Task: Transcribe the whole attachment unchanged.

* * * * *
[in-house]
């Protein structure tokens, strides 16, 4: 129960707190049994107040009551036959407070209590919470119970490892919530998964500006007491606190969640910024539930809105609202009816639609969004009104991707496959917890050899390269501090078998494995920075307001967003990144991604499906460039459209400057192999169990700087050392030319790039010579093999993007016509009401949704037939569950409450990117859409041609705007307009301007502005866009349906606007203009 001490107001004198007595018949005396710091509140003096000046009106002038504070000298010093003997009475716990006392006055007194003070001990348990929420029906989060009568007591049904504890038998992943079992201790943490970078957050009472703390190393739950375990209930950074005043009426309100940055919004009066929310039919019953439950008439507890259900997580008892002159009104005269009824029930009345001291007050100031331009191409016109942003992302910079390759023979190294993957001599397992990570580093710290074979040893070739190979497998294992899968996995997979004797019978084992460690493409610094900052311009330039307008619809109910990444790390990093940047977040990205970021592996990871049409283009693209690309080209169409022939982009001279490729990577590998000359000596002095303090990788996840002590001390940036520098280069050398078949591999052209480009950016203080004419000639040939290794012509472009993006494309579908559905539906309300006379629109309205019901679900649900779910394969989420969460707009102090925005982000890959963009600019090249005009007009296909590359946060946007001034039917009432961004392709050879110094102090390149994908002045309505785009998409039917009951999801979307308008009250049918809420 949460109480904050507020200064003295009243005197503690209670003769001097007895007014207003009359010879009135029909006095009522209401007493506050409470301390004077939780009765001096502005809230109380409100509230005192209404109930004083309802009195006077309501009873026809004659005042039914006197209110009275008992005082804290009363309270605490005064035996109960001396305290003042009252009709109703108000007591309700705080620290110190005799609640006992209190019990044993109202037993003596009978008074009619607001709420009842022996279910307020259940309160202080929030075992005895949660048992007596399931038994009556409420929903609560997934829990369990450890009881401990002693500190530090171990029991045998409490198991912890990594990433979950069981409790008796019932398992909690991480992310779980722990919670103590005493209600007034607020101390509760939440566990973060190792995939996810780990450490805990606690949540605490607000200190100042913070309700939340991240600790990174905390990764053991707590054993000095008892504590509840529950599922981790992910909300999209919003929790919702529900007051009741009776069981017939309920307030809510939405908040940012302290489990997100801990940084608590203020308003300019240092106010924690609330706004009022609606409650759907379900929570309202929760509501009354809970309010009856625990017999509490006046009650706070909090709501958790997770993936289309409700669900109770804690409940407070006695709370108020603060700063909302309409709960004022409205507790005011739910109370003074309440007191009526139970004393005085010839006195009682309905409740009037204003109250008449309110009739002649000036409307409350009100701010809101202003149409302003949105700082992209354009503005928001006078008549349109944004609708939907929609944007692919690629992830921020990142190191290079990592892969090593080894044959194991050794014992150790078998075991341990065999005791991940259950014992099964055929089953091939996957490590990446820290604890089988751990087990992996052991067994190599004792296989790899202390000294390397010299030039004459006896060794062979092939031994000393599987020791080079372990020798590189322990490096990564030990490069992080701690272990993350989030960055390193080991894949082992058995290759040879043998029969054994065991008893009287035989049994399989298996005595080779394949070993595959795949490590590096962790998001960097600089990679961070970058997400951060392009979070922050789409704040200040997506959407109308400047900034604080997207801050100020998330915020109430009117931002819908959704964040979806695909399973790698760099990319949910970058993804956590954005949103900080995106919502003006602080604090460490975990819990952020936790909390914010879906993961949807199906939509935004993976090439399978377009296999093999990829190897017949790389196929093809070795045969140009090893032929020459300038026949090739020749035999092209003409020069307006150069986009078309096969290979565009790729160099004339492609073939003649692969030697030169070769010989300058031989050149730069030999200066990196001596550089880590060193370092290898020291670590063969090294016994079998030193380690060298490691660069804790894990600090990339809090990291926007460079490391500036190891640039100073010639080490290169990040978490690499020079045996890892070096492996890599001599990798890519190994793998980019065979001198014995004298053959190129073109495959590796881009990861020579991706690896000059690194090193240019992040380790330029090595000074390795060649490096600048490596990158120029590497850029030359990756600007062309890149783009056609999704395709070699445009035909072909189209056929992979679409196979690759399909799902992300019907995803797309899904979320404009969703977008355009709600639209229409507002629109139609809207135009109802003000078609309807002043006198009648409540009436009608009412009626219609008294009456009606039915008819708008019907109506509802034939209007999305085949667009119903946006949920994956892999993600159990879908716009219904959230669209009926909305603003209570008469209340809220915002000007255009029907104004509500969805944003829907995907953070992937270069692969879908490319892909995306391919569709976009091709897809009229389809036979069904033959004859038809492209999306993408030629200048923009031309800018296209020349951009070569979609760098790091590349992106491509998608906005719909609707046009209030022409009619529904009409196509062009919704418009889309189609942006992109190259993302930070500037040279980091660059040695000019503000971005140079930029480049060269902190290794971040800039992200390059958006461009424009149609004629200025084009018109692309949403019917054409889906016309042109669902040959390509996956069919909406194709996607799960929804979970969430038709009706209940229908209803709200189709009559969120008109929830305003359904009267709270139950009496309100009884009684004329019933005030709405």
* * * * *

[in-house]
């Protein structure tokens, strides 16, 4: 129960707190049994107040009551036959407070209590919470119970490892919530998964500006007491606190969640910024539930809105609202009816639609969004009104991707496959917890050899390269501090078998494995920075307001967003990144991604499906460039459209400057192999169990700087050392030319790039010579093999993007016509009401949704037939569950409450990117859409041609705007307009301007502005866009349906606007203009 001490107001004198007595018949005396710091509140003096000046009106002038504070000298010093003997009475716990006392006055007194003070001990348990929420029906989060009568007591049904504890038998992943079992201790943490970078957050009472703390190393739950375990209930950074005043009426309100940055919004009066929310039919019953439950008439507890259900997580008892002159009104005269009824029930009345001291007050100031331009191409016109942003992302910079390759023979190294993957001599397992990570580093710290074979040893070739190979497998294992899968996995997979004797019978084992460690493409610094900052311009330039307008619809109910990444790390990093940047977040990205970021592996990871049409283009693209690309080209169409022939982009001279490729990577590998000359000596002095303090990788996840002590001390940036520098280069050398078949591999052209480009950016203080004419000639040939290794012509472009993006494309579908559905539906309300006379629109309205019901679900649900779910394969989420969460707009102090925005982000890959963009600019090249005009007009296909590359946060946007001034039917009432961004392709050879110094102090390149994908002045309505785009998409039917009951999801979307308008009250049918809420 949460109480904050507020200064003295009243005197503690209670003769001097007895007014207003009359010879009135029909006095009522209401007493506050409470301390004077939780009765001096502005809230109380409100509230005192209404109930004083309802009195006077309501009873026809004659005042039914006197209110009275008992005082804290009363309270605490005064035996109960001396305290003042009252009709109703108000007591309700705080620290110190005799609640006992209190019990044993109202037993003596009978008074009619607001709420009842022996279910307020259940309160202080929030075992005895949660048992007596399931038994009556409420929903609560997934829990369990450890009881401990002693500190530090171990029991045998409490198991912890990594990433979950069981409790008796019932398992909690991480992310779980722990919670103590005493209600007034607020101390509760939440566990973060190792995939996810780990450490805990606690949540605490607000200190100042913070309700939340991240600790990174905390990764053991707590054993000095008892504590509840529950599922981790992910909300999209919003929790919702529900007051009741009776069981017939309920307030809510939405908040940012302290489990997100801990940084608590203020308003300019240092106010924690609330706004009022609606409650759907379900929570309202929760509501009354809970309010009856625990017999509490006046009650706070909090709501958790997770993936289309409700669900109770804690409940407070006695709370108020603060700063909302309409709960004022409205507790005011739910109370003074309440007191009526139970004393005085010839006195009682309905409740009037204003109250008449309110009739002649000036409307409350009100701010809101202003149409302003949105700082992209354009503005928001006078008549349109944004609708939907929609944007692919690629992830921020990142190191290079990592892969090593080894044959194991050794014992150790078998075991341990065999005791991940259950014992099964055929089953091939996957490590990446820290604890089988751990087990992996052991067994190599004792296989790899202390000294390397010299030039004459006896060794062979092939031994000393599987020791080079372990020798590189322990490096990564030990490069992080701690272990993350989030960055390193080991894949082992058995290759040879043998029969054994065991008893009287035989049994399989298996005595080779394949070993595959795949490590590096962790998001960097600089990679961070970058997400951060392009979070922050789409704040200040997506959407109308400047900034604080997207801050100020998330915020109430009117931002819908959704964040979806695909399973790698760099990319949910970058993804956590954005949103900080995106919502003006602080604090460490975990819990952020936790909390914010879906993961949807199906939509935004993976090439399978377009296999093999990829190897017949790389196929093809070795045969140009090893032929020459300038026949090739020749035999092209003409020069307006150069986009078309096969290979565009790729160099004339492609073939003649692969030697030169070769010989300058031989050149730069030999200066990196001596550089880590060193370092290898020291670590063969090294016994079998030193380690060298490691660069804790894990600090990339809090990291926007460079490391500036190891640039100073010639080490290169990040978490690499020079045996890892070096492996890599001599990798890519190994793998980019065979001198014995004298053959190129073109495959590796881009990861020579991706690896000059690194090193240019992040380790330029090595000074390795060649490096600048490596990158120029590497850029030359990756600007062309890149783009056609999704395709070699445009035909072909189209056929992979679409196979690759399909799902992300019907995803797309899904979320404009969703977008355009709600639209229409507002629109139609809207135009109802003000078609309807002043006198009648409540009436009608009412009626219609008294009456009606039915008819708008019907109506509802034939209007999305085949667009119903946006949920994956892999993600159990879908716009219904959230669209009926909305603003209570008469209340809220915002000007255009029907104004509500969805944003829907995907953070992937270069692969879908490319892909995306391919569709976009091709897809009229389809036979069904033959004859038809492209999306993408030629200048923009031309800018296209020349951009070569979609760098790091590349992106491509998608906005719909609707046009209030022409009619529904009409196509062009919704418009889309189609942006992109190259993302930070500037040279980091660059040695000019503000971005140079930029480049060269902190290794971040800039992200390059958006461009424009149609004629200025084009018109692309949403019917054409889906016309042109669902040959390509996956069919909406194709996607799960929804979970969430038709009706209940229908209803709200189709009559969120008109929830305003359904009267709270139950009496309100009884009684004329019933005030709405």